Sets the number of decimals for a structure, using its round-off (A. Keen).
||Attributes to be redefined for
||Required number of significant figures; default 4|
||Numerical structure for which the number of decimals is to be set|
||To save the number of decimals to use for all the values of each structure|
||To save the round-off provided by using
||To save numbers of decimals for every value of each structure|
||To save the round-off for every value of each structure|
The number of decimals that Genstat uses as a default when printing a numerical structure is calculated as the number required to display the mean of the absolute values of the numbers in the structure to a standard number of significant figures (see the
SIGNIFICANTFIGURES option of the
SET directive. This default allows output to be generated automatically with reasonable accuracy. However, it may be preferable to use fewer decimals if the numbers can be represented exactly with three or fewer significant figures. For example it may be preferable to use two decimal places rather than four for a variate containing the values 0.1 and 0.21 (i.e. to print 0.10 and 0.21, rather than 0.1000 and 0.2100).
DECIMALS procedure operates similarly to the standard Genstat default, except that the number of decimal places is decreased if the final decimal position would contain the digit zero for every value of the structure. It also differs in that it has its own
SIGNIFICANTFIGURES option to specify the required number of significant figures (default 4).
The numerical structure for which the number of decimals is to be determined must be supplied using the
STRUCTURE parameter. The
DECIMALS parameter can save the appropriate number of decimal places (as a scalar), and parameter
ROUND can save the maximum round-off over the values of the structure (see Method). By default
DECIMALS modifies the declaration of the
STRUCTURE so that this becomes its default number of decimal places for subsequent printing (see the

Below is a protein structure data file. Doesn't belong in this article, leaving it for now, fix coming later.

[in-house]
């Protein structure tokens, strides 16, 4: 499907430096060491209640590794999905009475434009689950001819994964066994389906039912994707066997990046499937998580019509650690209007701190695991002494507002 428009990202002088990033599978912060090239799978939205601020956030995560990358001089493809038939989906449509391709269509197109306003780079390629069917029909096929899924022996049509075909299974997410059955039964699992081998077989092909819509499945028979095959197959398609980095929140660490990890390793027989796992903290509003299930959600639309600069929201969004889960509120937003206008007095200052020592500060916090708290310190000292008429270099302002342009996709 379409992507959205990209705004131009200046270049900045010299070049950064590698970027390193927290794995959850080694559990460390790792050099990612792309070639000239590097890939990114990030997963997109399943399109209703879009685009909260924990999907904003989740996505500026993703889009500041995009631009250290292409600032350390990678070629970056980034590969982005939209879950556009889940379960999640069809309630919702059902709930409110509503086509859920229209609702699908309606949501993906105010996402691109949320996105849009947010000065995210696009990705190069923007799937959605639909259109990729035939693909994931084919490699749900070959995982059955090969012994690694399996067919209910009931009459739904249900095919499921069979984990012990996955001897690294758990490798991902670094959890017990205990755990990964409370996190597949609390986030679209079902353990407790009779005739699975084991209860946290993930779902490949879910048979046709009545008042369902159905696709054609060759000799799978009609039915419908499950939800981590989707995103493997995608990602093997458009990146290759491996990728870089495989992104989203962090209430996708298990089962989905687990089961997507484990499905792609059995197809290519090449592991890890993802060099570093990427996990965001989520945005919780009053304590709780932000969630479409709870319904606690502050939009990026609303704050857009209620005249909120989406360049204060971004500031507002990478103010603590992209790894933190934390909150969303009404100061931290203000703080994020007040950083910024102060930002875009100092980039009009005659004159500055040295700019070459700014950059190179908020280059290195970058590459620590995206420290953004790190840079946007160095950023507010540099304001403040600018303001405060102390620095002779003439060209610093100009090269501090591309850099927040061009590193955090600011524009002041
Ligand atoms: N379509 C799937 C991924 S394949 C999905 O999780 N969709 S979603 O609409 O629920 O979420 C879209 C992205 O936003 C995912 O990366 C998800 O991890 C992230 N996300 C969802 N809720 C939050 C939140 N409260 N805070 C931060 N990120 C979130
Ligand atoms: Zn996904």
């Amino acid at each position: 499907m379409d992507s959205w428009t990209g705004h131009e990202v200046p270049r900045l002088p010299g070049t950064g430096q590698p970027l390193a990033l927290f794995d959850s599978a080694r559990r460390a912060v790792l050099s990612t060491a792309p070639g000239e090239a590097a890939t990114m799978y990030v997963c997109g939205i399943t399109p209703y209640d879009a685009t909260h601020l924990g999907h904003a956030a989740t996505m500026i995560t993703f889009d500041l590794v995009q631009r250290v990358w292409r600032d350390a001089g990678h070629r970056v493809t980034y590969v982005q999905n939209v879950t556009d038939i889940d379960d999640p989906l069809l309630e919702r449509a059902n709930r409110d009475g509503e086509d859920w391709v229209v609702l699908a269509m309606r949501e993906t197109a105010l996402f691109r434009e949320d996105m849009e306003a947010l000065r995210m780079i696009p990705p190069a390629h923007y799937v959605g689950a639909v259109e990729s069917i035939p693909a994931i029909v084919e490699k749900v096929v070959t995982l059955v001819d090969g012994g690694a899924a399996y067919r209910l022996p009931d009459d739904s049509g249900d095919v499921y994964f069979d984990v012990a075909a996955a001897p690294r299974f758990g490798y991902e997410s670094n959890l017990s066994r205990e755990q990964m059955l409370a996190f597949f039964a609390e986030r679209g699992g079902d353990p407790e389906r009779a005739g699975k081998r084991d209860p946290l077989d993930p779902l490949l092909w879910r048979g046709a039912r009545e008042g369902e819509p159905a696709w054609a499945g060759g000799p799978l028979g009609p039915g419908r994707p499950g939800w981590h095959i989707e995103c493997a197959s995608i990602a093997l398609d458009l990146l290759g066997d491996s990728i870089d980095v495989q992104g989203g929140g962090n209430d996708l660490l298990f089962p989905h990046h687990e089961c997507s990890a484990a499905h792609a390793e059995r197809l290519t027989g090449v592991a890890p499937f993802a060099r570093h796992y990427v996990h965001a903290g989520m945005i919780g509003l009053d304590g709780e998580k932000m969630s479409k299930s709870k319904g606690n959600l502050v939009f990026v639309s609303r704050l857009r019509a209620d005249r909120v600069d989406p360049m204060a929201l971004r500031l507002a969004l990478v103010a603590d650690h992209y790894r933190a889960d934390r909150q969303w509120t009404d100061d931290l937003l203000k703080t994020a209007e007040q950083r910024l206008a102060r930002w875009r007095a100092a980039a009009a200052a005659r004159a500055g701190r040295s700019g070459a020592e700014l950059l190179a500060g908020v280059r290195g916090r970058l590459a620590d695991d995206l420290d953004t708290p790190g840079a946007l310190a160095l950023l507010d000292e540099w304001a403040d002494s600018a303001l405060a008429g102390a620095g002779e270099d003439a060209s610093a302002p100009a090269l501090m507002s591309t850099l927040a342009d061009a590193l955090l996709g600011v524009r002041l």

DECIMALS parameter of
SYMMETRICMATRIX). However, you can set option
SETTATTRIBUTE=* if you want the default number of decimals to remain unchanged.
DECIMALS can also calculate a separate number of decimal places for each of the values of the
STRUCTURE. This can be saved (in a structure of the same type as the
STRUCTURE) using the
VDECIMALS parameter, and the round-off for each value can similarly be saved using the
The round-off value of a number equals 10k with k a negative or positive integer or zero. The round-off value of a number equals d if the number after dividing by d is an integer but after dividing by 10 × d is not. If the round-off value is such that the number of significant digits is greater than 4, the round-off value is increased correspondingly. For example, the round-off value of 880 equals 10, that of 0.2300 equals 0.01 and of 9999.11 equals 1. The round-off value of a structure is the minimum of the round-off values of all the elements of the structure, subject to the restriction that the number of significant digits does not exceed 4 for any of the values of the structure.
The number of decimals of a structure is calculated from the round-off value of the structure as -log10(round-off value), with minimum value zero. So in the above examples the number of decimals equals 0 for 880, 2 for 0.2300 and 0 for 9999.11.
Restrictions are ignored.
CAPTION 'DECIMALS example'; STYLE=meta MATRIX [ROWS=2; COLUMNS=3] ymat; VALUES=!(1 ... 6) PRINT ymat DECIMALS ymat PRINT ymat VARIATE a; VALUES= !(9, 20, 30 ... 100) VARIATE b; VALUES= !(.01, .02 ... .1) VARIATE c; VALUES= !(.01, .02 ... .09, .102) VARIATE d; VALUES= !(100, 110 ... 180, 190.111) PRINT a,b,c,d DECIMALS a,b,c,d; DECIMALS=nda,ndb,ndc,ndd; ROUND=da,db,dc,dd PRINT a,b,c,d & da,db,dc,dd & nda,ndb,ndc,ndd